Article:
Large-scale HIV vaccine trials to start in SA

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HIV in Africa South Africa's first large-scale HIV vaccine efficacy trial will start next year at five clinical sites around the country.

Representatives from the HIV Vaccine Trials Network and the SA Aids Vaccine Initiative remained tight-lipped on details of the number of subjects and the locations of the trial sites, saying an announcement would be made in January.

But principal investigator at the Desmond Tutu HIV Centre at UCT, Linda-Gail Bekker, said the trials would test the efficacy of a subtype B HIV vaccine on South Africa's predominantly subtype C sufferers.

Each HIV-infected region of the world tends to have a predominant genetic subtype of the virus.

"We're at a very exciting point at the moment," Bekker said. It was difficult to find concentrated populations of people at risk of contracting HIV in other countries - unless one used sex workers, for example - which is what made SA such a "hot spot" for efficacy trials. In some local communities, the prevalence of HIV was one in three people.

Bekker added that in the communities where they worked, there was a sense of wanting to take part in the trials. Interestingly, she added, while many of the clinics were mostly visited by women, there were more men in the vaccine discussion groups - perhaps because taking part in a vaccine trial was seen as more "macho".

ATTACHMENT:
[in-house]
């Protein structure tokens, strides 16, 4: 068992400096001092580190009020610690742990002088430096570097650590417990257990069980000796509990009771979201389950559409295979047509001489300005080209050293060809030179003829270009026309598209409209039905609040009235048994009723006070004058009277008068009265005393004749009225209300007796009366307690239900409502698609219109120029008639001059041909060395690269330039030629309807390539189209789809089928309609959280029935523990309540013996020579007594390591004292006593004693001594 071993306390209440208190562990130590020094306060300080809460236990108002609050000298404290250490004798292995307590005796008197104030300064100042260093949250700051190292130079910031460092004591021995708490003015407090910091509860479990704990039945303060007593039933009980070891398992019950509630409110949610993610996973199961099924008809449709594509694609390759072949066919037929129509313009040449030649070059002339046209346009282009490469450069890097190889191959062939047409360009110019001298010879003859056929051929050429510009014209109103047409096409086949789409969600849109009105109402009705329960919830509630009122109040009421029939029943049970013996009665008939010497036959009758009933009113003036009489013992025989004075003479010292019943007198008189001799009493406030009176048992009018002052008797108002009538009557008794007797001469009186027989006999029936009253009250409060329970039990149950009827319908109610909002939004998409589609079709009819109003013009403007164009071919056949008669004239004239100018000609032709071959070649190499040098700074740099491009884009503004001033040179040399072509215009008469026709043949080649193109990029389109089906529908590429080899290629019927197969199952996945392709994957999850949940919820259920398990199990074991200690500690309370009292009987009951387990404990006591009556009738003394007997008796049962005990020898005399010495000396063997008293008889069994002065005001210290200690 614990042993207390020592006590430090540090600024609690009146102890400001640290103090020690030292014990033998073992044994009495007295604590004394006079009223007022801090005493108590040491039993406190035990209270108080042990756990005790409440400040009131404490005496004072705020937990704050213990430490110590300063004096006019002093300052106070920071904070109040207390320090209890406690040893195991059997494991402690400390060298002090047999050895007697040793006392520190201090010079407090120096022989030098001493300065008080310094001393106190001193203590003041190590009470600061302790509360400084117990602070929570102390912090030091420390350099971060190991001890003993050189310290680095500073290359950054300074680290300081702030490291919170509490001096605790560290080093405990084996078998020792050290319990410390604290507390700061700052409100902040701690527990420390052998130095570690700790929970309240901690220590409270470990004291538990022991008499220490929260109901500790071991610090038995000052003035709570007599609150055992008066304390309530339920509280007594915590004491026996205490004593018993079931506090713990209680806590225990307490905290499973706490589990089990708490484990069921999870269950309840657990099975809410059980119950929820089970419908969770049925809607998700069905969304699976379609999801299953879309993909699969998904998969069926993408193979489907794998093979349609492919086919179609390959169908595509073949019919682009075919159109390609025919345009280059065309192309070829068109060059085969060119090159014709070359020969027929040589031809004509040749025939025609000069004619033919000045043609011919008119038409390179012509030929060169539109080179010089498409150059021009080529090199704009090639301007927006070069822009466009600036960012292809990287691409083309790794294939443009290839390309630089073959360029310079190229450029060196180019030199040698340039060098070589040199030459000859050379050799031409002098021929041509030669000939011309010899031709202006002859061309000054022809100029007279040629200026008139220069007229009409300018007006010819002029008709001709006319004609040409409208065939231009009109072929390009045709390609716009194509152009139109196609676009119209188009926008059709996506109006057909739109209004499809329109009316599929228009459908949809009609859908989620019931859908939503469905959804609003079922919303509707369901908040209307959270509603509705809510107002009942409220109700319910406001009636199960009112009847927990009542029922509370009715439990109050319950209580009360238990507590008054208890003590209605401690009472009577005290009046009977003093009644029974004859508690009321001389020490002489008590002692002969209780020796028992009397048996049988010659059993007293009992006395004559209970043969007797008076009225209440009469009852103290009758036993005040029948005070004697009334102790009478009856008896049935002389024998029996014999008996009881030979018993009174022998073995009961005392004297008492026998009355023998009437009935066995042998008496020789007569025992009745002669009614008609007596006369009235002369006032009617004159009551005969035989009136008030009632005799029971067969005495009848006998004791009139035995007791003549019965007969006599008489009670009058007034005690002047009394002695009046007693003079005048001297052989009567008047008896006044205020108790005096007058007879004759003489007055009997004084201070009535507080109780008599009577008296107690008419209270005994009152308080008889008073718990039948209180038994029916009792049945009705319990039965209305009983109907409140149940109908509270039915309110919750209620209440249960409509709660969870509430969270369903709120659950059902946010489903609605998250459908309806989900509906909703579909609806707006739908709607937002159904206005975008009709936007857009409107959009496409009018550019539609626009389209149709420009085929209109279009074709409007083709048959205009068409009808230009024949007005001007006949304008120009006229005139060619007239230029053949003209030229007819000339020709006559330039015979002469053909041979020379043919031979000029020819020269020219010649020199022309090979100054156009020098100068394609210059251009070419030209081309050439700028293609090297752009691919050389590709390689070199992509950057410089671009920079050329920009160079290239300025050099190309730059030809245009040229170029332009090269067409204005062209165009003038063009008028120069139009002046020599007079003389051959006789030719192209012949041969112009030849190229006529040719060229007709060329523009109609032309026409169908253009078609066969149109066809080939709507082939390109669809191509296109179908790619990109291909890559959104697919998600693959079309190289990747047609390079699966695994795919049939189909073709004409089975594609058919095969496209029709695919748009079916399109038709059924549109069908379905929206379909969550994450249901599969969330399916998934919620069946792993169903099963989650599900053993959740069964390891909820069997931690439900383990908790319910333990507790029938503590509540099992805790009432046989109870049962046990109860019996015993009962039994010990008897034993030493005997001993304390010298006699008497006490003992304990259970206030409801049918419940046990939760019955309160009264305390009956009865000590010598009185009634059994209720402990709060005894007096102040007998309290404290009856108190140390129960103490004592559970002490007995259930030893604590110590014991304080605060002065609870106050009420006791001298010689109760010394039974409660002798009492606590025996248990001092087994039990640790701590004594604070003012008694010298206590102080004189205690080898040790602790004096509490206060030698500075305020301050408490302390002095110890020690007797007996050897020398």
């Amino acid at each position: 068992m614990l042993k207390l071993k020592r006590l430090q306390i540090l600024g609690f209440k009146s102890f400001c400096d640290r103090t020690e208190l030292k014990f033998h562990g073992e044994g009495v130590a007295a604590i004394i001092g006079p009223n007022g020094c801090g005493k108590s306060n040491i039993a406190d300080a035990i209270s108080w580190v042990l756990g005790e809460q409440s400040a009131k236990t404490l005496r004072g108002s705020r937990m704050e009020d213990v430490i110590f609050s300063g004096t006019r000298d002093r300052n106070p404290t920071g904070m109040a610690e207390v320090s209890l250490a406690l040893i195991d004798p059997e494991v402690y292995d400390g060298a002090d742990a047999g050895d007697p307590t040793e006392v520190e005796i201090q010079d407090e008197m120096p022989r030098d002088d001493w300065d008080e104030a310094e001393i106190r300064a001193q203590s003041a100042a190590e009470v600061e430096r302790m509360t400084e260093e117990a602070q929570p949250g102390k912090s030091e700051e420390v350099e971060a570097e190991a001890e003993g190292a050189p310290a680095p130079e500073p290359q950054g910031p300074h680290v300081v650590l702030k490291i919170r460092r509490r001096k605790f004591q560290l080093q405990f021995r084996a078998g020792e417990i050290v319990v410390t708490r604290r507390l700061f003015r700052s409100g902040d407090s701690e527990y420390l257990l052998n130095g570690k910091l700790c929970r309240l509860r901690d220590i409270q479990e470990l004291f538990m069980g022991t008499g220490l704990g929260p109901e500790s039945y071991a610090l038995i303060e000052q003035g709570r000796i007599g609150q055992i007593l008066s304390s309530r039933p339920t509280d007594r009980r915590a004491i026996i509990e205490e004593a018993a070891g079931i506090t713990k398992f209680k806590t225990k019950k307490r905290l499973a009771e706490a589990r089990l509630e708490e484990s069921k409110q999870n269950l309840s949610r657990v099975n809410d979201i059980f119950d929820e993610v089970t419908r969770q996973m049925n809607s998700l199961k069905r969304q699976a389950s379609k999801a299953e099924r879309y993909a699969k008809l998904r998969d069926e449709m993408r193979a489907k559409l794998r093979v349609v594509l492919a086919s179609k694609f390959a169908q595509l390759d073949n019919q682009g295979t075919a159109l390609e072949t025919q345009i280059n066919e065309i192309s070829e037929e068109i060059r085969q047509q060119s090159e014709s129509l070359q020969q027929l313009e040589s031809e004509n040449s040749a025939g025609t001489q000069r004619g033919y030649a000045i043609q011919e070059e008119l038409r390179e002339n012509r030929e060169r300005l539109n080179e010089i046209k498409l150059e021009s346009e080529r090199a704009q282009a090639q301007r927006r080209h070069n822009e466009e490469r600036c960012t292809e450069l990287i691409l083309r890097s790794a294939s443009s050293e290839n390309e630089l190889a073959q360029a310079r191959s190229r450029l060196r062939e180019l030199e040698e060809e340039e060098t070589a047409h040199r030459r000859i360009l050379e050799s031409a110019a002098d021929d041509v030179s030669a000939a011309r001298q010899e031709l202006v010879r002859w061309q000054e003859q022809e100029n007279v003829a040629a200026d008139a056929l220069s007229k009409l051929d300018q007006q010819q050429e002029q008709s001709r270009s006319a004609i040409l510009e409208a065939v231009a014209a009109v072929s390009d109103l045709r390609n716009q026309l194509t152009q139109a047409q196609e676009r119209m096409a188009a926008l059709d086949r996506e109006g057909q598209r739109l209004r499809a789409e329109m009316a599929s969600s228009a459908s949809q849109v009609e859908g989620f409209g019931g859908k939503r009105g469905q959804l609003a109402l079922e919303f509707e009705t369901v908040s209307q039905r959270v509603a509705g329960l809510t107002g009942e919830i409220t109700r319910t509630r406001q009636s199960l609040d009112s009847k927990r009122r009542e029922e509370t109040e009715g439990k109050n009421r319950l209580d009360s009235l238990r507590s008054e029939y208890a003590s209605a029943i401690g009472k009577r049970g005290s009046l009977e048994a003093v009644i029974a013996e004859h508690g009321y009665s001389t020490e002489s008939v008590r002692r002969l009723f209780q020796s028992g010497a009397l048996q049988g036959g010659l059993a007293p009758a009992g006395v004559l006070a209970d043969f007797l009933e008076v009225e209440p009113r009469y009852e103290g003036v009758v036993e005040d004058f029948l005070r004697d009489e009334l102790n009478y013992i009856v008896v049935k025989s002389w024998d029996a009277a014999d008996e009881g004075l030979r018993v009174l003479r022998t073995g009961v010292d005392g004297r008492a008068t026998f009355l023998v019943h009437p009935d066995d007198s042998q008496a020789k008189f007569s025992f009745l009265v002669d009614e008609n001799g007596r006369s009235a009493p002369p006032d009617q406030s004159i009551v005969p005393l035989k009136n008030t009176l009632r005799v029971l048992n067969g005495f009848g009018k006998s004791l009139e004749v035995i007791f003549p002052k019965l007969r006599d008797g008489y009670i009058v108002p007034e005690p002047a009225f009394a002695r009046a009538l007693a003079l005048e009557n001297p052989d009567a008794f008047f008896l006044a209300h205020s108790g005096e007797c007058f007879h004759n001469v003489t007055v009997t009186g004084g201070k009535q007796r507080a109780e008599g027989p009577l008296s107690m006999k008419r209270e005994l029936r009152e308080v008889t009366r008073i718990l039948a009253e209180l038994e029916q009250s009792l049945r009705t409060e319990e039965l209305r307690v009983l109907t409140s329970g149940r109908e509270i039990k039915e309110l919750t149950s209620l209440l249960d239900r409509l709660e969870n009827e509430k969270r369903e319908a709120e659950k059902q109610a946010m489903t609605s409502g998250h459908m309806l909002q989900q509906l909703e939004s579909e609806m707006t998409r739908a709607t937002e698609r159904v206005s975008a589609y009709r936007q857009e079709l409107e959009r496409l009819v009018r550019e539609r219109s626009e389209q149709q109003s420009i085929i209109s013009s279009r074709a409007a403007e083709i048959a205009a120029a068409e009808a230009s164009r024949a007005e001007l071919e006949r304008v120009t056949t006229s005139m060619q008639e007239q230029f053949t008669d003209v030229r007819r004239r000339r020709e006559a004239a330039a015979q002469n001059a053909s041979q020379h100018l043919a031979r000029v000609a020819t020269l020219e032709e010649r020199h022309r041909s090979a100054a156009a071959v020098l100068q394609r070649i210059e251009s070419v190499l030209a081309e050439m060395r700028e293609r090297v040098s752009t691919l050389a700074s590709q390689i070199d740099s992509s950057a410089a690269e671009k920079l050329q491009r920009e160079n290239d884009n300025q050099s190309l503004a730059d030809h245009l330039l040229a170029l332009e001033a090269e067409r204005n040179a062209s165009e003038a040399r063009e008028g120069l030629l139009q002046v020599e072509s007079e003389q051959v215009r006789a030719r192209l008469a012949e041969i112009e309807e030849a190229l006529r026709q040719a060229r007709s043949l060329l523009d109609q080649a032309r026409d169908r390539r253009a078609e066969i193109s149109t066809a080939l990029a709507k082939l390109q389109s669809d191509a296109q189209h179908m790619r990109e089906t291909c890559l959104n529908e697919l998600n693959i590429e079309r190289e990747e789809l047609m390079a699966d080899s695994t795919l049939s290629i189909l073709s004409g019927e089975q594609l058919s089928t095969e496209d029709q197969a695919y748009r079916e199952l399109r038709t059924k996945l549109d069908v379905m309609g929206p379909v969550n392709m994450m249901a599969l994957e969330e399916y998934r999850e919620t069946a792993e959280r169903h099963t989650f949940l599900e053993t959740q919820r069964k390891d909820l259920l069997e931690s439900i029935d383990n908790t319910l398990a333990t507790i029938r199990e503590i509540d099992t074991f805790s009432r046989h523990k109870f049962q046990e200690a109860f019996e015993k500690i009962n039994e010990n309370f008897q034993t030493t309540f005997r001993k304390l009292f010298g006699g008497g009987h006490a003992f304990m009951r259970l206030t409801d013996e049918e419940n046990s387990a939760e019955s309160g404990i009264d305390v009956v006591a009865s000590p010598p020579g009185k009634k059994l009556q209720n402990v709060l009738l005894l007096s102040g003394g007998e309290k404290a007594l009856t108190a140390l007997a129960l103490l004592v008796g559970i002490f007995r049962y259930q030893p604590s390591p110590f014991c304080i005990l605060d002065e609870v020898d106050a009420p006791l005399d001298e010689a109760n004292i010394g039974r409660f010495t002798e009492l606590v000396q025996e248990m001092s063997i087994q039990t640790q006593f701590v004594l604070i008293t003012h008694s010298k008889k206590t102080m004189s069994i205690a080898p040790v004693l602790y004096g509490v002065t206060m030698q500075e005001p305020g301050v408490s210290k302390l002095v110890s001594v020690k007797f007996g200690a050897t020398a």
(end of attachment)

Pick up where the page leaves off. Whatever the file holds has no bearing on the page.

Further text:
As far as the vaccine was concerned, "first prize", as Bekker put it, would be for the vaccine to abort the infection before it took hold in the cells. But, more likely, the vaccine to be tested next year would in some way modify the infection once it did take hold by pushing the viral "set point" as low as possible which would delay the onset of symptoms and possibly make the virus less potent.

Alternatively, the vaccine might reduce that initial peak point when the probability of transmission is much greater.

Bekker said she was pushing to focus on children and adolescents in future vaccine trials. There were almost two billion people between the ages of 10 and 24 in the world, 10 million of whom were living with HIV and two thirds of those were in sub-Saharan Africa.

Every 14 seconds a person in the 10-24 age group became infected. The rates of new infection among adolescents in South Africa were increasing as the age of sexual debut - typically between 14 and 16 - was getting lower and testing for this group was urgently needed.

source The Cape Times